Here I will present the basics of Buddhism starting with:
What Is Buddhism?
Buddhism is a religion based on the teachings of Siddhartha Gautama, who lived about 26 centuries ago in what is now Nepal and northeastern India. He came to be called "the Buddha," which means "awakened one," after he experienced a profound realization of the nature of life, death and existence. In English, the Buddha was said to be enlightened, although in Sanskrit it is bodhi, "awakened."
In the remaining years of his life, the Buddha traveled and taught. However, he didn't teach people what he had realized when he became enlightened. Instead, he taught people how to realize enlightenment for themselves. He taught that awakening comes through one's own direct experience, not through beliefs and dogmas.
In the centuries following the Buddha's life, Buddhism spread throughout Asia to become one of the dominant religions of the continent. Estimates of the number of Buddhists in the world today vary widely, in part because many Asians observe more than one religion, and in part because it is hard to know how many people are practicing Buddhism in Communist nations like China. The most common estimate is 350 million, which makes Buddhism the fourth largest of the world's religions.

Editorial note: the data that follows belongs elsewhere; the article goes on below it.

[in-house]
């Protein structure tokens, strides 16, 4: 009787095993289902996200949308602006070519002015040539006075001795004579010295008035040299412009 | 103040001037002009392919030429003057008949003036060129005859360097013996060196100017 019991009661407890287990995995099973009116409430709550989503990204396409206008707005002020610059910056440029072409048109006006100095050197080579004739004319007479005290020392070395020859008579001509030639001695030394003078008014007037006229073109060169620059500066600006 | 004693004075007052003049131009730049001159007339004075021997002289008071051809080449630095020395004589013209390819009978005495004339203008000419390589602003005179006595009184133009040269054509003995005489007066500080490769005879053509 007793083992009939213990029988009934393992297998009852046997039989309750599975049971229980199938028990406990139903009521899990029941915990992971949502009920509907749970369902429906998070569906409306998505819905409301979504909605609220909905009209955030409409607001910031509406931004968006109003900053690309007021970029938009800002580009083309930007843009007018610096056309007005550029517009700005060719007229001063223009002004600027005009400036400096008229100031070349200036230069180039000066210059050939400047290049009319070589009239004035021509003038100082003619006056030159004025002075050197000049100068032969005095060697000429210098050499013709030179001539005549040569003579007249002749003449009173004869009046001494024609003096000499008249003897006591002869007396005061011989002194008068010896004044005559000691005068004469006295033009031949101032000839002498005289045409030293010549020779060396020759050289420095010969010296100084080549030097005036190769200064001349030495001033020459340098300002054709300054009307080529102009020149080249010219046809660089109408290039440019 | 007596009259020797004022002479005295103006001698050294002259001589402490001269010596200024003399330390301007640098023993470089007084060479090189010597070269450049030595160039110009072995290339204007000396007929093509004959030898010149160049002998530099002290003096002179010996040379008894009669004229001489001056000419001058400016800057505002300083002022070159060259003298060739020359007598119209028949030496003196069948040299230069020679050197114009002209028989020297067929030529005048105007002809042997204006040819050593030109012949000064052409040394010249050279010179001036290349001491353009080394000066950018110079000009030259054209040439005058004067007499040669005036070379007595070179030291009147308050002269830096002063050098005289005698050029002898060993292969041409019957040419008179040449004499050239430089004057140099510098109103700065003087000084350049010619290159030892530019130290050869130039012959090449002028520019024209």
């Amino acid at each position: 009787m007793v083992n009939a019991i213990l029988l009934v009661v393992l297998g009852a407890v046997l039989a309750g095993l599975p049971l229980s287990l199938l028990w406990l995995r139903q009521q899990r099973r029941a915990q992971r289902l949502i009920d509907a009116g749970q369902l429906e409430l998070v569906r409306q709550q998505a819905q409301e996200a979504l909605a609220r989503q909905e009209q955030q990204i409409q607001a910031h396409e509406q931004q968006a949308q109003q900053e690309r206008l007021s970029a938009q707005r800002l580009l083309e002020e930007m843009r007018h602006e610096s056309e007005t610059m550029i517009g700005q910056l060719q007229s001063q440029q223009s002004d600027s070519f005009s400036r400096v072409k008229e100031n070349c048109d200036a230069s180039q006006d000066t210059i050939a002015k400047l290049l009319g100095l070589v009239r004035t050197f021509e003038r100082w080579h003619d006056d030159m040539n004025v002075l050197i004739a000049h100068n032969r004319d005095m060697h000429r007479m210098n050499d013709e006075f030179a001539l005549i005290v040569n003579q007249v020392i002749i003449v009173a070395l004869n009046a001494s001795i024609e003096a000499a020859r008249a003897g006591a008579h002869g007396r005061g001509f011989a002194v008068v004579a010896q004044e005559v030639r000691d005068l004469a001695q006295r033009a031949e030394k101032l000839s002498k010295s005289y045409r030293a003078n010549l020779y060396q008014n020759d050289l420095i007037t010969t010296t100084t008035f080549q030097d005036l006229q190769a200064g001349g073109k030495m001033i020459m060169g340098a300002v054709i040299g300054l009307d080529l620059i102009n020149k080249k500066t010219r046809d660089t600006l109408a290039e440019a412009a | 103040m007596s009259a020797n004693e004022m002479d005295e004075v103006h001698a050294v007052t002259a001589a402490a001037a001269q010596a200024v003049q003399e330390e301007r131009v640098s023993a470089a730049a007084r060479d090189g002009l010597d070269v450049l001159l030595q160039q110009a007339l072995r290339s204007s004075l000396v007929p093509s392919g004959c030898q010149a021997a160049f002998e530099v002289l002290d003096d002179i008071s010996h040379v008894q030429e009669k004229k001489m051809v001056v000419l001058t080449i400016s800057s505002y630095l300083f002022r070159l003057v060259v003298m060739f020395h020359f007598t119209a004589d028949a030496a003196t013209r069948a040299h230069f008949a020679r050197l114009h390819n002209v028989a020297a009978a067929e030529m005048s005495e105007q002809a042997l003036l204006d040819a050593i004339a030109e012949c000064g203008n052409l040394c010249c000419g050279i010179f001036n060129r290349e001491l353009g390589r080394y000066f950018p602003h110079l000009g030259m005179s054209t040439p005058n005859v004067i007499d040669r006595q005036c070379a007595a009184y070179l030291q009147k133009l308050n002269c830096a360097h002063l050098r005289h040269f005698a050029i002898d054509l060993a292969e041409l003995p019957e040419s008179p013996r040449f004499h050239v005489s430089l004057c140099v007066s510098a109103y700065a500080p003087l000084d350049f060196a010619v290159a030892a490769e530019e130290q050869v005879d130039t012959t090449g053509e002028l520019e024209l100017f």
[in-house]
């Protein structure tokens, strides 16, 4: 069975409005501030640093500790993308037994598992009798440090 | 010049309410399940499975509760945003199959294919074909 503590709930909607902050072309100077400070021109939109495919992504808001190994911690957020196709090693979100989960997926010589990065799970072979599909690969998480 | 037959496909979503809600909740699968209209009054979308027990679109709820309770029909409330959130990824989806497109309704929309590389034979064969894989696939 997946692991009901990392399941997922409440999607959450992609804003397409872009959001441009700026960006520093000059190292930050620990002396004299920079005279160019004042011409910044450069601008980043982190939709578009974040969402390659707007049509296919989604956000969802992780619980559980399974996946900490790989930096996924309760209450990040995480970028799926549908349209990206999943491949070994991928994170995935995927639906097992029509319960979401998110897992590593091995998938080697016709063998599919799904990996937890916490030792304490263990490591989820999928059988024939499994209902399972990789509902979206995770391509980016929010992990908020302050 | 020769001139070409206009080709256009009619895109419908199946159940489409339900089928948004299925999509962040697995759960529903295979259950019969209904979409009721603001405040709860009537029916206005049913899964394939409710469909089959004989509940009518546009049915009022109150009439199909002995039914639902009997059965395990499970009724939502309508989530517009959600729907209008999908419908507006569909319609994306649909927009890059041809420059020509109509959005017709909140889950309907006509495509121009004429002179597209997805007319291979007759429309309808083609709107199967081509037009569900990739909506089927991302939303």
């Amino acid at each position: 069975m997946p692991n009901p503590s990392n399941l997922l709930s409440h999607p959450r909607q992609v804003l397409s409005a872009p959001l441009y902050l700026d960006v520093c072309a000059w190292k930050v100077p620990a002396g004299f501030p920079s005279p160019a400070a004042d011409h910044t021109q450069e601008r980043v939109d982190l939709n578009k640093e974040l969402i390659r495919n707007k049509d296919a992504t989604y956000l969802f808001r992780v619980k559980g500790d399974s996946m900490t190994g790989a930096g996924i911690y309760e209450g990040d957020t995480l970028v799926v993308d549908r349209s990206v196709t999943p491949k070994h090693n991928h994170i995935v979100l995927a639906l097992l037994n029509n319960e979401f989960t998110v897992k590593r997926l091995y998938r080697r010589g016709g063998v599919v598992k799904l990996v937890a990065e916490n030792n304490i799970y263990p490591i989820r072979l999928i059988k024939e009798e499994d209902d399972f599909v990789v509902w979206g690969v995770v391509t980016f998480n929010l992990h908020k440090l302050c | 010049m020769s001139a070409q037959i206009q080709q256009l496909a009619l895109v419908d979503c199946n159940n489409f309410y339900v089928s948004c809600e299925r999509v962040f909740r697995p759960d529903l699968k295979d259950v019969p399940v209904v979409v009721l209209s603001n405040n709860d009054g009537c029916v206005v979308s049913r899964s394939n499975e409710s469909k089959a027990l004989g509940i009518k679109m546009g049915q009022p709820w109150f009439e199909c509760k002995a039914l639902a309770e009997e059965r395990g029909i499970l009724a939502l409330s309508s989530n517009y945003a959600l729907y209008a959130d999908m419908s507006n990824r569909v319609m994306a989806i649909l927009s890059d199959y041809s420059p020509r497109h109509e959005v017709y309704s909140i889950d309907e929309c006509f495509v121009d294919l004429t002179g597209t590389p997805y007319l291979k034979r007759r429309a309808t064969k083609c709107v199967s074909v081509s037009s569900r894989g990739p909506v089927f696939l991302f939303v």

How Is Buddhism Distinctive From Other Religions?
Buddhism is so different from other religions that some people question whether it is a religion at all. For example, the central focus of most religions is God, or gods. But Buddhism is non-theistic. The Buddha taught that believing in gods was not useful for those seeking to realize enlightenment.
Most religions are defined by their beliefs. But in Buddhism, merely believing in doctrines is beside the point. The Buddha said that we should not accept doctrines just because we read them in scripture or are taught them by priests.
Instead of teaching doctrines to be memorized and believed, the Buddha taught how we can realize truth for ourselves. The focus of Buddhism is on practice rather than belief. The major outline of Buddhist practice is the Eightfold Path.
In spite of its emphasis on free inquiry, Buddhism is not whatever you want it to be. It might best be understood as a discipline, and an exacting discipline at that. And although Buddhist teachings should not be accepted on blind faith, understanding what the Buddha taught is an important part of that discipline.
For example, the foundation of Buddhism is the Four Noble Truths. The Truths are:
The truth of suffering (dukkha)
The truth of the cause of suffering (samudaya)
The truth of the end of suffering (nirhodha)
The truth of the path that frees us from suffering (magga)
By themselves, the Truths don't seem like much, I realize. But beneath the Truths are countless layers of teachings on the nature of existence, the self, life, and death, not to mention suffering. The point is not to just "believe in" the teachings, but to explore them, understand them, and test them against one's own experience. It is the process of exploring, understanding, testing and realizing that is Buddhism.
Well that is it for now I will talk about the Four Noble Truths in more detail in my next blog post. Thanks for reading and keep practicing your breathing meditation!